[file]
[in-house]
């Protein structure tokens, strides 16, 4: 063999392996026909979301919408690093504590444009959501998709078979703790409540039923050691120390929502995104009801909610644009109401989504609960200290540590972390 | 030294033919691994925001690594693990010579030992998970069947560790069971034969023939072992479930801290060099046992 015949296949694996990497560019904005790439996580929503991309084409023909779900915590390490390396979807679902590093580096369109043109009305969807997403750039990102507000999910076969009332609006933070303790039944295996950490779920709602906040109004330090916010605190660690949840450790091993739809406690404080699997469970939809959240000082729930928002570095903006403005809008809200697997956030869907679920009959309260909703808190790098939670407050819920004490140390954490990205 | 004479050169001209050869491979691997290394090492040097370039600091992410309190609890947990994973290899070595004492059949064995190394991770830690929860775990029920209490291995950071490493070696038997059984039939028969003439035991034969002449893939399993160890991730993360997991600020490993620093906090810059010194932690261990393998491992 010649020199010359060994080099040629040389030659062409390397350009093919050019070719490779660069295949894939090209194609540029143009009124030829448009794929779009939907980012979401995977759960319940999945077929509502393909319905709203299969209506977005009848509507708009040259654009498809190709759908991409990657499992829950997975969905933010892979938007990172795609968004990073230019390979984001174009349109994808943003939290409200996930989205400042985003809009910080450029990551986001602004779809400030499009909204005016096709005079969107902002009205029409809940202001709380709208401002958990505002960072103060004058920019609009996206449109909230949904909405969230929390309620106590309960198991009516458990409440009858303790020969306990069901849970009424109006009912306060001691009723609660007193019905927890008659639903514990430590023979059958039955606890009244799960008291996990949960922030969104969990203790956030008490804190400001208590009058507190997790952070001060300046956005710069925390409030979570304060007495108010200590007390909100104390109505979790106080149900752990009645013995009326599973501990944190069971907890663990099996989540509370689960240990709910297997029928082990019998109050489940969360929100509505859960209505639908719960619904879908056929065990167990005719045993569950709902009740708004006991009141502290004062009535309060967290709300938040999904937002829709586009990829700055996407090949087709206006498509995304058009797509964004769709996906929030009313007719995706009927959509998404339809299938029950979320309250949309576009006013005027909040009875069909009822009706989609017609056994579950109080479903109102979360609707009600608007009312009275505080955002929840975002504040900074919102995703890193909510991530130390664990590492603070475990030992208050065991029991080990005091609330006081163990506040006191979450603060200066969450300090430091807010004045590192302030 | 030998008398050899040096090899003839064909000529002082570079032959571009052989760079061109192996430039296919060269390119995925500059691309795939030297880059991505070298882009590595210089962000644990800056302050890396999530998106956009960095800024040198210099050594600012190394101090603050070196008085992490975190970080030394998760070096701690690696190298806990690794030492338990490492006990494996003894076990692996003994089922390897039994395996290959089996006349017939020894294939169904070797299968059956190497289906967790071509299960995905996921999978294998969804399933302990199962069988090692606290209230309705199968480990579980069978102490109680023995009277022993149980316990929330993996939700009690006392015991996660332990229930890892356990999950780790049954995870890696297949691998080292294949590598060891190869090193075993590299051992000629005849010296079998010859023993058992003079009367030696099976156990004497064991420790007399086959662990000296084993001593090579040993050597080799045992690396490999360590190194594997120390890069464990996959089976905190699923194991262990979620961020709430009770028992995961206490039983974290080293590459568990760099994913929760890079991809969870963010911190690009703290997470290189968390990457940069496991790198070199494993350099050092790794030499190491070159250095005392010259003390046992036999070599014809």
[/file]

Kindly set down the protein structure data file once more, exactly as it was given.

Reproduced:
[in-house]
């Protein structure tokens, strides 16, 4: 063999392996026909979301919408690093504590444009959501998709078979703790409540039923050691120390929502995104009801909610644009109401989504609960200290540590972390 | 030294033919691994925001690594693990010579030992998970069947560790069971034969023939072992479930801290060099046992 015949296949694996990497560019904005790439996580929503991309084409023909779900915590390490390396979807679902590093580096369109043109009305969807997403750039990102507000999910076969009332609006933070303790039944295996950490779920709602906040109004330090916010605190660690949840450790091993739809406690404080699997469970939809959240000082729930928002570095903006403005809008809200697997956030869907679920009959309260909703808190790098939670407050819920004490140390954490990205 | 004479050169001209050869491979691997290394090492040097370039600091992410309190609890947990994973290899070595004492059949064995190394991770830690929860775990029920209490291995950071490493070696038997059984039939028969003439035991034969002449893939399993160890991730993360997991600020490993620093906090810059010194932690261990393998491992 010649020199010359060994080099040629040389030659062409390397350009093919050019070719490779660069295949894939090209194609540029143009009124030829448009794929779009939907980012979401995977759960319940999945077929509502393909319905709203299969209506977005009848509507708009040259654009498809190709759908991409990657499992829950997975969905933010892979938007990172795609968004990073230019390979984001174009349109994808943003939290409200996930989205400042985003809009910080450029990551986001602004779809400030499009909204005016096709005079969107902002009205029409809940202001709380709208401002958990505002960072103060004058920019609009996206449109909230949904909405969230929390309620106590309960198991009516458990409440009858303790020969306990069901849970009424109006009912306060001691009723609660007193019905927890008659639903514990430590023979059958039955606890009244799960008291996990949960922030969104969990203790956030008490804190400001208590009058507190997790952070001060300046956005710069925390409030979570304060007495108010200590007390909100104390109505979790106080149900752990009645013995009326599973501990944190069971907890663990099996989540509370689960240990709910297997029928082990019998109050489940969360929100509505859960209505639908719960619904879908056929065990167990005719045993569950709902009740708004006991009141502290004062009535309060967290709300938040999904937002829709586009990829700055996407090949087709206006498509995304058009797509964004769709996906929030009313007719995706009927959509998404339809299938029950979320309250949309576009006013005027909040009875069909009822009706989609017609056994579950109080479903109102979360609707009600608007009312009275505080955002929840975002504040900074919102995703890193909510991530130390664990590492603070475990030992208050065991029991080990005091609330006081163990506040006191979450603060200066969450300090430091807010004045590192302030 | 030998008398050899040096090899003839064909000529002082570079032959571009052989760079061109192996430039296919060269390119995925500059691309795939030297880059991505070298882009590595210089962000644990800056302050890396999530998106956009960095800024040198210099050594600012190394101090603050070196008085992490975190970080030394998760070096701690690696190298806990690794030492338990490492006990494996003894076990692996003994089922390897039994395996290959089996006349017939020894294939169904070797299968059956190497289906967790071509299960995905996921999978294998969804399933302990199962069988090692606290209230309705199968480990579980069978102490109680023995009277022993149980316990929330993996939700009690006392015991996660332990229930890892356990999950780790049954995870890696297949691998080292294949590598060891190869090193075993590299051992000629005849010296079998010859023993058992003079009367030696099976156990004497064991420790007399086959662990000296084993001593090579040993050597080799045992690396490999360590190194594997120390890069464990996959089976905190699923194991262990979620961020709430009770028992995961206490039983974290080293590459568990760099994913929760890079991809969870963010911190690009703290997470290189968390990457940069496991790198070199494993350099050092790794030499190491070159250095005392010259003390046992036999070599014809």